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America’s baby bust isn’t over. The nation’s birthrates last year reached record lows for women in their teens and 20s, a government report shows, leading to the fewest babies in 32 years.

The provisional report, released Wednesday and based on more than 99 percent of US birth records, found 3.788 million births last year. It was the fourth year the number of births has fallen, the lowest since 1986 and a surprise to some experts given the improving economy.

The fertility rate of 1.7 births per US woman also fell 2 percent, meaning the current generation isn’t making enough babies to replace itself. The fertility rate is a hypothetical estimate based on lifetime projections of age-specific birthrates.

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Whether more US women are postponing motherhood or forgoing it entirely isn’t yet clear.

If trends continue, experts said, the United States can expect labor shortages, including in elder care when aging baby boomers need the most support.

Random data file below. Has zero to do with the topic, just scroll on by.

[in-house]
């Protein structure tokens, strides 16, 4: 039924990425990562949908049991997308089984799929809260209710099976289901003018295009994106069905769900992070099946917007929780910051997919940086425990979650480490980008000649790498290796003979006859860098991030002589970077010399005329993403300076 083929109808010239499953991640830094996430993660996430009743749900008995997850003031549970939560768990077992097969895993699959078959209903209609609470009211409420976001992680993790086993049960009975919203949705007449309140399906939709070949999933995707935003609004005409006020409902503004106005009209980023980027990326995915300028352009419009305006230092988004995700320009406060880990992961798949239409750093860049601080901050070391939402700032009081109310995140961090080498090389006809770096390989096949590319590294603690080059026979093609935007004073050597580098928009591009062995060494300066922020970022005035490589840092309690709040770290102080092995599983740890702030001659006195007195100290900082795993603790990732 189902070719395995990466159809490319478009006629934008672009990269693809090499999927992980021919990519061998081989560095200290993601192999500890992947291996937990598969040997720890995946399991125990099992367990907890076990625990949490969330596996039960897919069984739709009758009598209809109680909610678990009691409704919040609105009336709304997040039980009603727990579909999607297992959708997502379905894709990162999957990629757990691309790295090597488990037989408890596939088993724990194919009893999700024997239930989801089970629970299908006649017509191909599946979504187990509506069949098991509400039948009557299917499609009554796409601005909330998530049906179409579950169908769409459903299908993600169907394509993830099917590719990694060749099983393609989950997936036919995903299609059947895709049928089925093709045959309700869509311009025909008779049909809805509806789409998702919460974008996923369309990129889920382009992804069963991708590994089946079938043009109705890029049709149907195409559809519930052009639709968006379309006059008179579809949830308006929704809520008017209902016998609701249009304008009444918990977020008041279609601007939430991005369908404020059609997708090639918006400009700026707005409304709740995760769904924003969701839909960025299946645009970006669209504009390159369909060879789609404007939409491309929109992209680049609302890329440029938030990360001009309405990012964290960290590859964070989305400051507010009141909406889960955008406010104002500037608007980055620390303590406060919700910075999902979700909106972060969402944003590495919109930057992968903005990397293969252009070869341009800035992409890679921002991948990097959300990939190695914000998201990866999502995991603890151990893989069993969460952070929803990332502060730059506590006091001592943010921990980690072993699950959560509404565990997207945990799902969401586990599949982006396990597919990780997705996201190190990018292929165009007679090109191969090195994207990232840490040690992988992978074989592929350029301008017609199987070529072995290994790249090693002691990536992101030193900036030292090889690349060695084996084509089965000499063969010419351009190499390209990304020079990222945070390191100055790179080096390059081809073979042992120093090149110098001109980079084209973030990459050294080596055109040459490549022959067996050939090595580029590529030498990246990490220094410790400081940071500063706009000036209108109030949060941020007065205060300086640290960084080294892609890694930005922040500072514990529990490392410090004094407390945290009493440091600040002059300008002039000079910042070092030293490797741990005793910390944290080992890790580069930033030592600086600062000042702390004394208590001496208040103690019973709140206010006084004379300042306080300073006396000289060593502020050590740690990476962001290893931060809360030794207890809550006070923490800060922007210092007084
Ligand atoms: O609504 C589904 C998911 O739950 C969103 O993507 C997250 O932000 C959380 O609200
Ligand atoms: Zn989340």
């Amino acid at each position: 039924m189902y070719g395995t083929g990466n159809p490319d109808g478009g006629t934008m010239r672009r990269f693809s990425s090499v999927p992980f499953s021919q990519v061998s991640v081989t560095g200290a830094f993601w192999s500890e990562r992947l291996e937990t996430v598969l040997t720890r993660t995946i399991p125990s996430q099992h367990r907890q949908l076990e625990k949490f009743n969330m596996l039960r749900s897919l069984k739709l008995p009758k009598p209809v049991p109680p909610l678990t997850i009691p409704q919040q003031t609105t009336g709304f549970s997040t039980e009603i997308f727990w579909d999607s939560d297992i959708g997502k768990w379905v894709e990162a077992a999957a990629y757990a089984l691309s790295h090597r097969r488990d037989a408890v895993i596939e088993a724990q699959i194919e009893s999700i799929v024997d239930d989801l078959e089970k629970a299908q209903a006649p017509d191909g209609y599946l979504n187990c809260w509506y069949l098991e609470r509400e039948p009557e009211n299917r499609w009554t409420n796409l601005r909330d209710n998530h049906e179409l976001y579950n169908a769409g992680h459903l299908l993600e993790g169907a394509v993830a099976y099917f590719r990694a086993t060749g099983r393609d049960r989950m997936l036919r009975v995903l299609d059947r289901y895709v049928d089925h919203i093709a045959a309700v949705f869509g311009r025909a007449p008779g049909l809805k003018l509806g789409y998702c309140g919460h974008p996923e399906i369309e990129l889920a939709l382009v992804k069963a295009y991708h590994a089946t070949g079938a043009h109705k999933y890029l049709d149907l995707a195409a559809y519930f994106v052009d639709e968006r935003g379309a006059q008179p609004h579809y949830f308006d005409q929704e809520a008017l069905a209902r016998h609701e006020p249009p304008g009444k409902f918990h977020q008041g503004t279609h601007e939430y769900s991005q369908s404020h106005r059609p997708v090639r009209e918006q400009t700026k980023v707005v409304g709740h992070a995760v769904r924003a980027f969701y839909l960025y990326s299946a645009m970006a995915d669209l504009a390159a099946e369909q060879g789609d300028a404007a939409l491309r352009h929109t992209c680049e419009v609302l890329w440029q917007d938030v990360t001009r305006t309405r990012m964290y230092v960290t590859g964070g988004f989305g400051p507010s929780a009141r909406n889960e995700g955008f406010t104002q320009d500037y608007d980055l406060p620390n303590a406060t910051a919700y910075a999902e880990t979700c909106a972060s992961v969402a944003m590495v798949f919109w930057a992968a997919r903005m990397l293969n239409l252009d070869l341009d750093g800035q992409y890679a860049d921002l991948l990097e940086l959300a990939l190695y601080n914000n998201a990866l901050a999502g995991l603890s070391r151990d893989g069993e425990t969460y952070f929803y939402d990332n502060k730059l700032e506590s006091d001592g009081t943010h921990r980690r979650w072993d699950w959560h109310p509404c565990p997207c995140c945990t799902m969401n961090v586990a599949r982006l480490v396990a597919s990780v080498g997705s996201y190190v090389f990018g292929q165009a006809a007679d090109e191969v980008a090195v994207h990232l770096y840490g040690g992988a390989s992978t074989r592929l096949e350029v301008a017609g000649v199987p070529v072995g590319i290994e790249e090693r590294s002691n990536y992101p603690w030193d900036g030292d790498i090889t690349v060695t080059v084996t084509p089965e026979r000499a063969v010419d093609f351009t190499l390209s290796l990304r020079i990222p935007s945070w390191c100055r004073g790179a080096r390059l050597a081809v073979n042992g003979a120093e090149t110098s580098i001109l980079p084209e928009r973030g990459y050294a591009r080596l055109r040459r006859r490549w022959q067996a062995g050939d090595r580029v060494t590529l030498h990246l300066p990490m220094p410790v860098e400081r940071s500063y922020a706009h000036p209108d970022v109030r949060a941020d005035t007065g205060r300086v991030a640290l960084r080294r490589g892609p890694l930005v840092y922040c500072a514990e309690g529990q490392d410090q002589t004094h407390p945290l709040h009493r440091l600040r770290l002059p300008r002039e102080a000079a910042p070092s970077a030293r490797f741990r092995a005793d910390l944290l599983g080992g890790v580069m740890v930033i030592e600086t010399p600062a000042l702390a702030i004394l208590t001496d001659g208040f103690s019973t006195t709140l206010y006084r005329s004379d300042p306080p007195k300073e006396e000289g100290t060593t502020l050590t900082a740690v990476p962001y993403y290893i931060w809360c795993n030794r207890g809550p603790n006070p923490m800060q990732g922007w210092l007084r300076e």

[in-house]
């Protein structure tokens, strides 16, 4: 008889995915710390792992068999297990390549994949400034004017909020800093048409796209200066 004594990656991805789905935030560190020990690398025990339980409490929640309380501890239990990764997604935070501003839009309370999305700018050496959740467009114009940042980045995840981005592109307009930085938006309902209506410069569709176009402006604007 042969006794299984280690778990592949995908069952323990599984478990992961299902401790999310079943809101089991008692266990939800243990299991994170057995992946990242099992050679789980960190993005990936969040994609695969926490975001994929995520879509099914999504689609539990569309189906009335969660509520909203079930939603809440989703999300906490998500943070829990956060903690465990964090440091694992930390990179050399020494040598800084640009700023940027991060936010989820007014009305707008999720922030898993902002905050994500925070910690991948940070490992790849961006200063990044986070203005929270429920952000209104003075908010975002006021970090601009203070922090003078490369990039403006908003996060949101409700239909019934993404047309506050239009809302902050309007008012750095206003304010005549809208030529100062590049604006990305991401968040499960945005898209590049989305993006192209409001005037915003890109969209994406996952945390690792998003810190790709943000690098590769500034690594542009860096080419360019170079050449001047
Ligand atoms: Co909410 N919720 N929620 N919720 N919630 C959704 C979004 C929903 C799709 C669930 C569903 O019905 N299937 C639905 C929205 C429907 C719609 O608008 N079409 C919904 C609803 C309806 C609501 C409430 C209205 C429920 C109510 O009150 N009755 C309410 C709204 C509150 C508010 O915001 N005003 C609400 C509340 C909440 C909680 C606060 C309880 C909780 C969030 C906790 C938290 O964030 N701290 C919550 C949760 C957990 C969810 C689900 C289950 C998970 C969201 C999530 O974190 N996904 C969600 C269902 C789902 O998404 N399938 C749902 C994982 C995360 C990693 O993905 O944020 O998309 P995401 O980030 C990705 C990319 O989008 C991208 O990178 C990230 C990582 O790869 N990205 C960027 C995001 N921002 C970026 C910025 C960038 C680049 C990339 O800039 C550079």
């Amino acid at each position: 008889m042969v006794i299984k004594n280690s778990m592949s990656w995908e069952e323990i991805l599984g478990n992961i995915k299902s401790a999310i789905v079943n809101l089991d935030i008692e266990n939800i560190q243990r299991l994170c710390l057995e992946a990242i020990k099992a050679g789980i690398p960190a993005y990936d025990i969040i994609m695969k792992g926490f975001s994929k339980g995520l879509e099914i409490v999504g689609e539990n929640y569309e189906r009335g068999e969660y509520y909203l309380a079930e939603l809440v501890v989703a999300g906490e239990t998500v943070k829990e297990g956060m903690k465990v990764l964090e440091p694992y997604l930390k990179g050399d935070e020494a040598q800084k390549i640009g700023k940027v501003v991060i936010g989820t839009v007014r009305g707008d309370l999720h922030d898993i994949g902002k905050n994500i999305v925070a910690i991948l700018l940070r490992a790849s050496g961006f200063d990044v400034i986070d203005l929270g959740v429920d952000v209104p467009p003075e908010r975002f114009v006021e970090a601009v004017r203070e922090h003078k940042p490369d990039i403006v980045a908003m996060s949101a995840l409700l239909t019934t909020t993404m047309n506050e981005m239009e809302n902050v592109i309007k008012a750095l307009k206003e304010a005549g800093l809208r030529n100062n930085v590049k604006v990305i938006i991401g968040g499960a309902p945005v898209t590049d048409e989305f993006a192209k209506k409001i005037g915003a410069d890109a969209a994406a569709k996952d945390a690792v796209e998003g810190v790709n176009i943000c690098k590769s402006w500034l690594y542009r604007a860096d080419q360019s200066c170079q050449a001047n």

‘‘I keep expecting to see the birthrates go up and then they don’t,’’ said demographer Kenneth M. Johnson of the University of New Hampshire’s Carsey School of Public Policy.

He estimates 5.7 million babies would have been born in the past decade if fertility rates hadn’t fallen from prerecession levels.

‘‘That’s a lot of empty kindergarten rooms,’’ said Johnson, who wasn’t involved in the report.

Other experts are not concerned, predicting today’s young women will catch up with childbearing later in their lives. The only two groups with slightly higher birthrates in 2018 were women in their late 30s and those in their early 40s.

‘‘Our fertility rates are still quite high for a wealthy nation,’’ said Caroline Sten Hartnett, a demographer at the University of South Carolina.

American women are starting families sooner than most other developed nations, according to other research. Other countries are seeing similar declines in birthrates.

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Young Americans still want to have children, but they don’t feel ready to have them yet, said Karen Benjamin Guzzo, who studies families at Bowling Green State University in Ohio.

The United States could do more to encourage childbearing with parental leave, preschool expansion, and child care subsidies, and other policies aimed at helping young adults struggling with student loan debt and housing costs, Guzzo said.

Brandy Loshaw, 39, of Webster, N.Y., said that despite a stable career as a dental hygienist, ‘‘I would never be able to afford the added expense of a child and live comfortably.’’